When your child wakes the next morning, praise them for getting through something scary to encourage the idea that they can handle it again in the future:
"I know you had a scary dream last night and I’m so proud of how you got through it"
"I know you wanted me to stay; I’m so impressed how you practiced going to sleep on your own"
For children who have nightmares very often, particularly on consistent topics or themes, it can be helpful to address fears more directly and build their overall confidence in coping. These strategies are used during the day in order to increase the child's confidence in managing the nightmare should it occur during the night.
1. Face the fear:
When we first watch a scary movie for the first time, it's normal for it to bring up anxiety. But, if we watch it over and over, the movie becomes boring and doesn't make us afraid anymore. In the same way, helping your child face their fears without safety behaviors (e.g., reassurance, avoidance) teaches them that they can handle anxiety and what they're afraid of can't hurt them. For your child, this could involve gradually working towards talking, looking at, reading, writing, or drawing age-appropriate things related to the fear (e.g., looking at cartoon monsters, visiting a Halloween store).
2. Make it silly:
If facing fears directly is too hard, helping your child imagine their fear as something silly can take away the power of the nightmare and increase their sense of control. For example, you might practice drawing the monster wearing a silly outfit or imagine that instead of being lost, they are playing a game of hide and seek.
3. Support helpful thoughts:
While directly providing reassurance (e.g., "nothing bad will happen") is generally not recommended, it is useful to help your child understand their dreams are only temporary experiences and are not connected to reality. This might include asking questions like:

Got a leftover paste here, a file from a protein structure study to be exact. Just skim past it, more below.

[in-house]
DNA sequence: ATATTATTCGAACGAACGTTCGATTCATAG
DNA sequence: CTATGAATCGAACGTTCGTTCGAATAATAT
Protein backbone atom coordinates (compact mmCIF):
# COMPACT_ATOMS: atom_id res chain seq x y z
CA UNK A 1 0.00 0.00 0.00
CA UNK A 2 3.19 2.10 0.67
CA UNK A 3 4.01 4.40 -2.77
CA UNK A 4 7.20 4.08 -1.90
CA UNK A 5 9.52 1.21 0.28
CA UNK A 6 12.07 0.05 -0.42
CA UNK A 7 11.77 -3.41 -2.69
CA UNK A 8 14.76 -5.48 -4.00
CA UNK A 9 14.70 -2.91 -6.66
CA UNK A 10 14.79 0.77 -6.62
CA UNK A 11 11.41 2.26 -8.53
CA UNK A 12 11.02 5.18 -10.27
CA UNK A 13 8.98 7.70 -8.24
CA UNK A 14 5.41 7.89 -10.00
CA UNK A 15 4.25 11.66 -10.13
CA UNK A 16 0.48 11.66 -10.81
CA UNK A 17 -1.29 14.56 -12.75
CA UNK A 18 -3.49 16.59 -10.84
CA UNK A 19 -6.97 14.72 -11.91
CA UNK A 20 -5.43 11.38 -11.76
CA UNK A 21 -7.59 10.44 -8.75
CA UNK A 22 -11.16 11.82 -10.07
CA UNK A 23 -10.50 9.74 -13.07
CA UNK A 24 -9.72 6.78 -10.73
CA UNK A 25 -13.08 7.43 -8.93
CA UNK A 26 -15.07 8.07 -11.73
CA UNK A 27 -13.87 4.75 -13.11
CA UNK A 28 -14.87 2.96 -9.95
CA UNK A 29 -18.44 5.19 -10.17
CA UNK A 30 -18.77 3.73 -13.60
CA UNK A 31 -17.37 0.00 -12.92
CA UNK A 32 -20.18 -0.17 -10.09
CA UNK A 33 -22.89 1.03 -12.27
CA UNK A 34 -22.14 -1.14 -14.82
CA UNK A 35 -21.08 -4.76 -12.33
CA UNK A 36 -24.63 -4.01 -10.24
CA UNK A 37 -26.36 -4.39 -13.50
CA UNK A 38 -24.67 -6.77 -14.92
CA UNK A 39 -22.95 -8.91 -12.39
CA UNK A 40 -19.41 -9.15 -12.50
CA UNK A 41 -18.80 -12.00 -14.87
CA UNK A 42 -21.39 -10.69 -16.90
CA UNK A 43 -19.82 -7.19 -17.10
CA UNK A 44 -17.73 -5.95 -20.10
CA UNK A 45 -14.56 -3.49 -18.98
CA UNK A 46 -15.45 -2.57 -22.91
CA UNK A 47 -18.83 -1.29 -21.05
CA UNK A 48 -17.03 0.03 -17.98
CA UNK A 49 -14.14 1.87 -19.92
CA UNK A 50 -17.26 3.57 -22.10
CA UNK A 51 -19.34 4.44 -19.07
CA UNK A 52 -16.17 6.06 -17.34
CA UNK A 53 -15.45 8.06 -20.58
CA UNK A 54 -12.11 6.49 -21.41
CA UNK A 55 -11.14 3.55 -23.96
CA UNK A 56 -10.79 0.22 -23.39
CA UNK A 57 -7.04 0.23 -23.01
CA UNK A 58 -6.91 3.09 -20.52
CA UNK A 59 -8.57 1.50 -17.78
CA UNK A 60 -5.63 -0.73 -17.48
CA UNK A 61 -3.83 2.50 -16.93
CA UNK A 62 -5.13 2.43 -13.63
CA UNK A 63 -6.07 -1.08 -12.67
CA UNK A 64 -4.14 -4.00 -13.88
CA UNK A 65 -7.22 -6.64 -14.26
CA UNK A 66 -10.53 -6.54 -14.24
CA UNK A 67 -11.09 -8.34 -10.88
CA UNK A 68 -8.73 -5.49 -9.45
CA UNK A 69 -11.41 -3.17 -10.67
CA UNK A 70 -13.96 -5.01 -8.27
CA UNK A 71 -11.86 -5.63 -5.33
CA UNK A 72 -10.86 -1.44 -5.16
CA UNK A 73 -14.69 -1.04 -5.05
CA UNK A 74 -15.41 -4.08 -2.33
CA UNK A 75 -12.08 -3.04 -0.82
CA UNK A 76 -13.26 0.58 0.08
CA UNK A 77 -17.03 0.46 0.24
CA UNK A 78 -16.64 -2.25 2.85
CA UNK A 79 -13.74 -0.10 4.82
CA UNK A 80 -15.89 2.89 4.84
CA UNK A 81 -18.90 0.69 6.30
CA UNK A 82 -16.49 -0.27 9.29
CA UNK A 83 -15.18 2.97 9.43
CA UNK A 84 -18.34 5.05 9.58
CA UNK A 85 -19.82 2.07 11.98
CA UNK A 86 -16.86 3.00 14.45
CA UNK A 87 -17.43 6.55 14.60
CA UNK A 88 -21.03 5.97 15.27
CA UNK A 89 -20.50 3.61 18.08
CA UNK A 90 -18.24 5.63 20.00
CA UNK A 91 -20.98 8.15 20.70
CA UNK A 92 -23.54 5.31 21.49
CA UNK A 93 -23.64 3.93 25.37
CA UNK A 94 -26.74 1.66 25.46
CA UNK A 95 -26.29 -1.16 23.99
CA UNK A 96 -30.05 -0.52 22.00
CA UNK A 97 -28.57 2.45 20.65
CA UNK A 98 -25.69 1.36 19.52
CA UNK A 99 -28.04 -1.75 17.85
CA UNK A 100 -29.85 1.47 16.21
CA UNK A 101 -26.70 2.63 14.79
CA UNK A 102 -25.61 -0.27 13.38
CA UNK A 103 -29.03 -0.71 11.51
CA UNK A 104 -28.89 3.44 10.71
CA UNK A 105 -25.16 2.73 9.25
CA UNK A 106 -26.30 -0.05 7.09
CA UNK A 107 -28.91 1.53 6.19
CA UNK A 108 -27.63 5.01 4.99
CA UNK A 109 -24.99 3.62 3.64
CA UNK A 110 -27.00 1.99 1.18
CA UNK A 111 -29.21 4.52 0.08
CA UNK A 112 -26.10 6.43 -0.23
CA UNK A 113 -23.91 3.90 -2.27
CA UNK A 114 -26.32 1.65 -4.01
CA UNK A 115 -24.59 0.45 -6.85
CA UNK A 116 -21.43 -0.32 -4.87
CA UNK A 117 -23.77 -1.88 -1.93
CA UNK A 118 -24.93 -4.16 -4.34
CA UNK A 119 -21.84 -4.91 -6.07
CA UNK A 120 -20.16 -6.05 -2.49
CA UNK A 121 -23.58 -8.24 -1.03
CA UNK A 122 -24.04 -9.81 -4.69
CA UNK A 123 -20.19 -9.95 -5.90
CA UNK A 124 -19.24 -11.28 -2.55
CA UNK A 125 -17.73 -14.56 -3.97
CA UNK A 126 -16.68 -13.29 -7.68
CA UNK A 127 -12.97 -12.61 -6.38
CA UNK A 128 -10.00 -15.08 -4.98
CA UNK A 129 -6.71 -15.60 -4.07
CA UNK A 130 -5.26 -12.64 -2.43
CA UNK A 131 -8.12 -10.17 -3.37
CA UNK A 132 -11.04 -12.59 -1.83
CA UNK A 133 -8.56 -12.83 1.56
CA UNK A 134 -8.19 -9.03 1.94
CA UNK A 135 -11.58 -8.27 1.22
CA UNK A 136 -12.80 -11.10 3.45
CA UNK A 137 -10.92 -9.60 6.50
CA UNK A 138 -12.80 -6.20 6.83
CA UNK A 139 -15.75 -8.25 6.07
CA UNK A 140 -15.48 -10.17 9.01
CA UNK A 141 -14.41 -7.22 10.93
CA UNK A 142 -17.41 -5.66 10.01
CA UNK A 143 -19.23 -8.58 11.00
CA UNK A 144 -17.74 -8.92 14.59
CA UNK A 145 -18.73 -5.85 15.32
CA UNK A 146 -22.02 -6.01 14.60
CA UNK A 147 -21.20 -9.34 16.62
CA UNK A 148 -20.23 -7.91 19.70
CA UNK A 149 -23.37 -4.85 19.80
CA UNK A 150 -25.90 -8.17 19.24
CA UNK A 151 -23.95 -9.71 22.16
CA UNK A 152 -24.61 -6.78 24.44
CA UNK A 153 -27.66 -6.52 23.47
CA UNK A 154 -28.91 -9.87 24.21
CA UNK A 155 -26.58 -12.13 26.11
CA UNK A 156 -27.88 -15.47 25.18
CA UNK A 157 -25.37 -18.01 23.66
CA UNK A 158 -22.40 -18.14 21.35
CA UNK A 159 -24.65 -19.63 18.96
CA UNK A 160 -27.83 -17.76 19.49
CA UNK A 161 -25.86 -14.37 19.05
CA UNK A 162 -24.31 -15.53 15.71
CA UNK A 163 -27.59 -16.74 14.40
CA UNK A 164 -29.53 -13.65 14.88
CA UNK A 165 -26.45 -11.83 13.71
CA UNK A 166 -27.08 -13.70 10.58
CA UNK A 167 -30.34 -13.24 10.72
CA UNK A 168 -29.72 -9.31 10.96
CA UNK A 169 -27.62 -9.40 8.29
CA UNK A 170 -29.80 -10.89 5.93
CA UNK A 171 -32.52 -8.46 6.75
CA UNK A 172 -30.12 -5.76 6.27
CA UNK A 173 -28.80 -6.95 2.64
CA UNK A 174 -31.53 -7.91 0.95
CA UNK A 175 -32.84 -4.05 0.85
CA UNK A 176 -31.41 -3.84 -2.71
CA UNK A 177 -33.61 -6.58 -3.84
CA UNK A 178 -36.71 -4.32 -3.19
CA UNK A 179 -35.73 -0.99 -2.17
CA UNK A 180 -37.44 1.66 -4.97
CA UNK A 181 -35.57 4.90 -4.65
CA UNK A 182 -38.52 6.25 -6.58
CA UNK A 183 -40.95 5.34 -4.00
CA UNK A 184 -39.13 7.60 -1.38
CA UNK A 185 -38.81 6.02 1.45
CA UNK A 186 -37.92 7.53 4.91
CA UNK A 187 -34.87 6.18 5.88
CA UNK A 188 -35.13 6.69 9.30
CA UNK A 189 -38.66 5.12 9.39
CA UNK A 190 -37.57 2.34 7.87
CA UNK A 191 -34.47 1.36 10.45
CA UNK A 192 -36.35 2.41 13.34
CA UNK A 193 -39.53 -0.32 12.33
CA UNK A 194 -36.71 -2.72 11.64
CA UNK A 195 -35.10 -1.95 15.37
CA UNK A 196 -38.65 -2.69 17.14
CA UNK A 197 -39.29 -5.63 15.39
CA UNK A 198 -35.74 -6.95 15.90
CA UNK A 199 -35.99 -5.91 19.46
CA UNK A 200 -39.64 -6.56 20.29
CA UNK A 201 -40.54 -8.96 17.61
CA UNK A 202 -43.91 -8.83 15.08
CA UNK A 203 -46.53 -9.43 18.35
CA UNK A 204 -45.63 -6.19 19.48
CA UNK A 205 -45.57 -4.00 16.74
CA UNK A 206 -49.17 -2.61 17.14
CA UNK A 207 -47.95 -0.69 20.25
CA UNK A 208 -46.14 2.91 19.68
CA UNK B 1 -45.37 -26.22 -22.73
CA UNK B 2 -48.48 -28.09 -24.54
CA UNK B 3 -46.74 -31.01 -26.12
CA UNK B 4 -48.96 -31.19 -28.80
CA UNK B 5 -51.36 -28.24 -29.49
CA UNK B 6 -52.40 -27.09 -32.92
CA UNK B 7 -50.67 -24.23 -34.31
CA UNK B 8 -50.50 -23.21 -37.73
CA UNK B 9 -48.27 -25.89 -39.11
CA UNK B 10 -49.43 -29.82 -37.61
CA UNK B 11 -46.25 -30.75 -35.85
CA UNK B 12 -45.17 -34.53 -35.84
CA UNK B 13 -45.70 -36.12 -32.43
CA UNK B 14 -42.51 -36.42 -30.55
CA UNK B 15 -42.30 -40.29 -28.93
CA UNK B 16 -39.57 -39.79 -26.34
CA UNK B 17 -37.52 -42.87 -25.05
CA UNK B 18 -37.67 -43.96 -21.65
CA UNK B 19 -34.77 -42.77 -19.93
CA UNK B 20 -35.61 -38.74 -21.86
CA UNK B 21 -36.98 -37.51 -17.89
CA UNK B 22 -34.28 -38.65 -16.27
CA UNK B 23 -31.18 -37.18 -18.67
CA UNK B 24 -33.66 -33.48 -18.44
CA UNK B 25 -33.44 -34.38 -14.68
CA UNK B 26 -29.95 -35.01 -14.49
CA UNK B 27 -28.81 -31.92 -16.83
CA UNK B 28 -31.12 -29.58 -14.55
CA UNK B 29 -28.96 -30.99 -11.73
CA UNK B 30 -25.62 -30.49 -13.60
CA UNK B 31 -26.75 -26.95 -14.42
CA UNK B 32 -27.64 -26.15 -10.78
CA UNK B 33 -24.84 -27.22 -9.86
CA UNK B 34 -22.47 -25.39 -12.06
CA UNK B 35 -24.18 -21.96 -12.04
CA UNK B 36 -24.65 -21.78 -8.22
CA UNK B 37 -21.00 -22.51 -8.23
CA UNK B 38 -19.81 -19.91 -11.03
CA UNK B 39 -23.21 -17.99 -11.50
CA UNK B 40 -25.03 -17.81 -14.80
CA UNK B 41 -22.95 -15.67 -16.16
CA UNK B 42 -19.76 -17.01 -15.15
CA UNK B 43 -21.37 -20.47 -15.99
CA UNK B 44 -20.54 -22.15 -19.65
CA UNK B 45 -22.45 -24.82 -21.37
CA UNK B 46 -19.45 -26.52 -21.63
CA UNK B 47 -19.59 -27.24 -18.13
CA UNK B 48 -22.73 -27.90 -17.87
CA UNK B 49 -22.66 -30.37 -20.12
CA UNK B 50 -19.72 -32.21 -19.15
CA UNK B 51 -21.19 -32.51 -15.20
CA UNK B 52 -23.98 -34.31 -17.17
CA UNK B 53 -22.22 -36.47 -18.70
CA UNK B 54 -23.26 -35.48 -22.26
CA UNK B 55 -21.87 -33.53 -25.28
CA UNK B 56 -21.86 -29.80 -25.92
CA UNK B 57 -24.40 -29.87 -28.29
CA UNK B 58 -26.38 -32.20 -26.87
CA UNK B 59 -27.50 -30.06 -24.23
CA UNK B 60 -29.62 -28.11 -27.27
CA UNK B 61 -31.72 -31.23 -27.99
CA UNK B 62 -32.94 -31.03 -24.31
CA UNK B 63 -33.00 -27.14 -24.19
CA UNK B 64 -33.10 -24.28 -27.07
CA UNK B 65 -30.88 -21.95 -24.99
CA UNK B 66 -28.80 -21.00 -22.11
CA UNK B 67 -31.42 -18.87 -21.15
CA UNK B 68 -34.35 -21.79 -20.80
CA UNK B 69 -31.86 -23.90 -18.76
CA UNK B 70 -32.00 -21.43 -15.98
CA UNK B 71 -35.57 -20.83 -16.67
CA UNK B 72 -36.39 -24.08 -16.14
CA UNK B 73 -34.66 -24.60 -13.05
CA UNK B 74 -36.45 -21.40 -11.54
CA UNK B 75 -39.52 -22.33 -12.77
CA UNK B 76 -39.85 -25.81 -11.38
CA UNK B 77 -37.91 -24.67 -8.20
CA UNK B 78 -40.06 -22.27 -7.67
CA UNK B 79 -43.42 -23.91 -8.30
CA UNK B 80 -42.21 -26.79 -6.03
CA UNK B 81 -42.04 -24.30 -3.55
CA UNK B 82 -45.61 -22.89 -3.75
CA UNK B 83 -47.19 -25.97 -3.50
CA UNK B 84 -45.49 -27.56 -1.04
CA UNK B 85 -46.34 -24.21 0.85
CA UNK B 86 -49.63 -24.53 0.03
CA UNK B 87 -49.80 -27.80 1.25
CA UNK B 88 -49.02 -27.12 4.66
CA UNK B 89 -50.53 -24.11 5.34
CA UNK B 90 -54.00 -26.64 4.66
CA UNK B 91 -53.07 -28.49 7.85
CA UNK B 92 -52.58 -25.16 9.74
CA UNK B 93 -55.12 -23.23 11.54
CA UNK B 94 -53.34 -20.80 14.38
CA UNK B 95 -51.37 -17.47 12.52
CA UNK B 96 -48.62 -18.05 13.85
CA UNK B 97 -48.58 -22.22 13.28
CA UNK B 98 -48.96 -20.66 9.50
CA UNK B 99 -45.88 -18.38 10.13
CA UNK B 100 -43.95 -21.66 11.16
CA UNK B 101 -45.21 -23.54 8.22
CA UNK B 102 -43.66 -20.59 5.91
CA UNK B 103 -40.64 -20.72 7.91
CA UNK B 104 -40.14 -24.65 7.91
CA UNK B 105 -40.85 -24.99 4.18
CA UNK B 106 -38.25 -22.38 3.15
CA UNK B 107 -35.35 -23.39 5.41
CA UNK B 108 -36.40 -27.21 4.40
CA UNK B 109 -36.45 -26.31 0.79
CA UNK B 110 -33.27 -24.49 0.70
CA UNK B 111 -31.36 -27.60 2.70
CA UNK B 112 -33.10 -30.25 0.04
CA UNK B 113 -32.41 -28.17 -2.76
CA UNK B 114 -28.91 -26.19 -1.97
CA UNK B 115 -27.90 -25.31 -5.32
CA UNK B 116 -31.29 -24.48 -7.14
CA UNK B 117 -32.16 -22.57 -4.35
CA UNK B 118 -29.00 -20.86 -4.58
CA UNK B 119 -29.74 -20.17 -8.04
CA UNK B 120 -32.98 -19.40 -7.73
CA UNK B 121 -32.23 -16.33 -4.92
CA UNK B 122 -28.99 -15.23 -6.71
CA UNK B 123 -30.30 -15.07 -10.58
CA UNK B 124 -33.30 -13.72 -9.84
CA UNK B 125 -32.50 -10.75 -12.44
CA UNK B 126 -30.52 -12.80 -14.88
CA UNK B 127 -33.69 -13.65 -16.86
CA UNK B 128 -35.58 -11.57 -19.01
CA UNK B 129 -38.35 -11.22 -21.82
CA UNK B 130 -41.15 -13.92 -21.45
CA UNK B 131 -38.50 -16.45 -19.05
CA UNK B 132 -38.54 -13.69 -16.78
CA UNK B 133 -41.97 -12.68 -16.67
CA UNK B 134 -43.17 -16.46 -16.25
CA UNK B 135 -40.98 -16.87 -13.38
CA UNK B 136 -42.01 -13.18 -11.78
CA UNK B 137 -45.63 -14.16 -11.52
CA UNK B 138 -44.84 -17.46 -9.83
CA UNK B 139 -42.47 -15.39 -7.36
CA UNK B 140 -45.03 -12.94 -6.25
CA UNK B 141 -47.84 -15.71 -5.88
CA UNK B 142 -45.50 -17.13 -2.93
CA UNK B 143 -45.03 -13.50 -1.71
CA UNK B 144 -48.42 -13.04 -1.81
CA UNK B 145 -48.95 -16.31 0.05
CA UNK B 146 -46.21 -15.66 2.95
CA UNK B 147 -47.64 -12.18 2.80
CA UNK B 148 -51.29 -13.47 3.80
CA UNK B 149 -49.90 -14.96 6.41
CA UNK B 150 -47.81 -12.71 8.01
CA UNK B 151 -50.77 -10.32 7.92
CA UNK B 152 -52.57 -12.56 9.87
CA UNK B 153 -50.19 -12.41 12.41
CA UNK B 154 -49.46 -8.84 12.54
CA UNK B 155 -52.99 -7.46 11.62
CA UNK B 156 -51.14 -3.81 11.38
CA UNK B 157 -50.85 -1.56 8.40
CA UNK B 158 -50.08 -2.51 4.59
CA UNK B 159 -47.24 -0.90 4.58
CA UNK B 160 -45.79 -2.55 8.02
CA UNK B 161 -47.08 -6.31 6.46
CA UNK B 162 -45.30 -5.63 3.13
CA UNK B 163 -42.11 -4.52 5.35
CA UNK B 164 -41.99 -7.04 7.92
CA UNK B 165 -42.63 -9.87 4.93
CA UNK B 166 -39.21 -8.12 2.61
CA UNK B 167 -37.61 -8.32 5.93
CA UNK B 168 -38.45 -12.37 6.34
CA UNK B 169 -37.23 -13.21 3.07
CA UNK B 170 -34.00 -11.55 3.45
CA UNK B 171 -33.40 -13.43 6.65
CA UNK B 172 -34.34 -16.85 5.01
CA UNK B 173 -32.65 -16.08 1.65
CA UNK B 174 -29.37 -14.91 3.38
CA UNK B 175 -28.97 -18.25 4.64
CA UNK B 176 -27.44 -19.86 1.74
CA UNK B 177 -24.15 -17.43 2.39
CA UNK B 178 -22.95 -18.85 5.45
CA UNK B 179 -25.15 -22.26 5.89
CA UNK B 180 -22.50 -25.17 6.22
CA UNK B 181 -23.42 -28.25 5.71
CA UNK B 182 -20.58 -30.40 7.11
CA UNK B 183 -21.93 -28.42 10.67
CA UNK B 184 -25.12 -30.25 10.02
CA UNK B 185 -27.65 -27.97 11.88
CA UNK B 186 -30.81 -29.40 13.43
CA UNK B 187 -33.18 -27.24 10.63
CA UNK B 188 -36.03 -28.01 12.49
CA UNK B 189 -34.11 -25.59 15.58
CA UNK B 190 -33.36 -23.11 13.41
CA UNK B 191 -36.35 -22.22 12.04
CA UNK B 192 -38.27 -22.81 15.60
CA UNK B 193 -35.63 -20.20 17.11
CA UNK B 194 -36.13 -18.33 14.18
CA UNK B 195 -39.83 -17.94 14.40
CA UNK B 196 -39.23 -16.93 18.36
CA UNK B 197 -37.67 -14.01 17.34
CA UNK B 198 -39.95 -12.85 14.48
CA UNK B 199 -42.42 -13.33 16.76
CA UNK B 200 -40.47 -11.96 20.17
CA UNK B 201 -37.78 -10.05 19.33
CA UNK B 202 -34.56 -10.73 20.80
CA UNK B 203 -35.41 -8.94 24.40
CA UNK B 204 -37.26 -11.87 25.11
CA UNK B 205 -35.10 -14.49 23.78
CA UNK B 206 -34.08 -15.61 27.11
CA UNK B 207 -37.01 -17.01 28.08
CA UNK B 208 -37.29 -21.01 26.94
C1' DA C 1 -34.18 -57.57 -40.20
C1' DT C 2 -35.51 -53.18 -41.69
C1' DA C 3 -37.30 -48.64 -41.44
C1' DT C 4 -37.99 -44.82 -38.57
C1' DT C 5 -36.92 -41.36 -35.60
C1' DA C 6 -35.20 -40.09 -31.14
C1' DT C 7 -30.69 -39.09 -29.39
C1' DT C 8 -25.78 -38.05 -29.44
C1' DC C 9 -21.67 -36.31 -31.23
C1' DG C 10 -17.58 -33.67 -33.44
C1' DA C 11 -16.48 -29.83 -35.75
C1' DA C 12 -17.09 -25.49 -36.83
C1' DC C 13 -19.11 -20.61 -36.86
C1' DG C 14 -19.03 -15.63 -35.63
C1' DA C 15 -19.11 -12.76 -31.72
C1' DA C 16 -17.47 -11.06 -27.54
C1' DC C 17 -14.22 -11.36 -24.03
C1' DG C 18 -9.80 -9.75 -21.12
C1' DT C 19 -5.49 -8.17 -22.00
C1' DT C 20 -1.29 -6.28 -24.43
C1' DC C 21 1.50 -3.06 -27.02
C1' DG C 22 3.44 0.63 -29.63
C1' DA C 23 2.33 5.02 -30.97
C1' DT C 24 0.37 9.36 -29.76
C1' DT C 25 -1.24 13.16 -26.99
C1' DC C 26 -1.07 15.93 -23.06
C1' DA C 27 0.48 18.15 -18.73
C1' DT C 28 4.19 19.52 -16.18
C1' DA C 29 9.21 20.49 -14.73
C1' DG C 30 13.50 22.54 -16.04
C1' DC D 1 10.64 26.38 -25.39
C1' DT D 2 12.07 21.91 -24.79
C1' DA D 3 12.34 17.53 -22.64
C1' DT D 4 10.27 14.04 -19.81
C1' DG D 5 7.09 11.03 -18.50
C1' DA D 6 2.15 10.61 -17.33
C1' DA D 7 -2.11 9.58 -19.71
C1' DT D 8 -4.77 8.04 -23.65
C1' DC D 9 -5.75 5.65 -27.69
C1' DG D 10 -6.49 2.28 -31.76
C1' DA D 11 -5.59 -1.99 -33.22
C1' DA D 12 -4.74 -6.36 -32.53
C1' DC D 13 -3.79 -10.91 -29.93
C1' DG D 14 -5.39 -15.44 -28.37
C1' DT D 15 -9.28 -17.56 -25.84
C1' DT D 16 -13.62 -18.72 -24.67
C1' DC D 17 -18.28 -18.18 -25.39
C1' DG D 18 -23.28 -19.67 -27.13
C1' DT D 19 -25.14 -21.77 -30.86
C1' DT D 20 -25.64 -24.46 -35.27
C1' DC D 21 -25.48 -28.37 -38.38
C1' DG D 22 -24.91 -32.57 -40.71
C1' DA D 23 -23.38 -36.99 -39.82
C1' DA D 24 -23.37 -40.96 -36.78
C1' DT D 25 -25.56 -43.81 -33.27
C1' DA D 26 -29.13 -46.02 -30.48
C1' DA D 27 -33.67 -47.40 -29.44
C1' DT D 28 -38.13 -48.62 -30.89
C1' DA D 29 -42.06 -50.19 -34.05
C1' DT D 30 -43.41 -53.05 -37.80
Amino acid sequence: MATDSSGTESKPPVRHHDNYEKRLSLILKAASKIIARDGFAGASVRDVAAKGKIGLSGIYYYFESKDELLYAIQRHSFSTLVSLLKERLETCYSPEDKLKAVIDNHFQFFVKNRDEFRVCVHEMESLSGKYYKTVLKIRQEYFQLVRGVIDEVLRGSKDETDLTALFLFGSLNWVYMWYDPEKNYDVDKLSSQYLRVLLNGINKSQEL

"Has your dream ever actually come true?"
"You used to have nightmares about dinosaurs, do you still now?"
"Do you feel as scared now as you did when you first woke up?"
4. Encouraging coping elsewhere:
Since higher general distress is associated with higher nightmare distress, supporting your child's overall coping and well-being may also help reduce problems associated with nightmares.
Remember: Emphasizing nightmares in the moment or rescuing your child from their distress risks making things worse in the long run. Instead, focus on supporting your child’s ability to move on and cope independently.
Understand: It takes time to learn something new and things might get worse before they get better. Your child may not immediately use or benefit from their coping strategy and may escalate their distress in order to obtain the supports they are used to. Giving in can further escalate the difficulties, so stick with the plan and stay calm, consistent, and encouraging.
About the author
Anxiety Canada promotes awareness of anxiety disorders and increases access to proven resources. Visit www.anxietycanada.com.
Thank you to Anxiety Canada Scientific Advisory Committee member Dr. Robert Selles for revising this resource in 2022.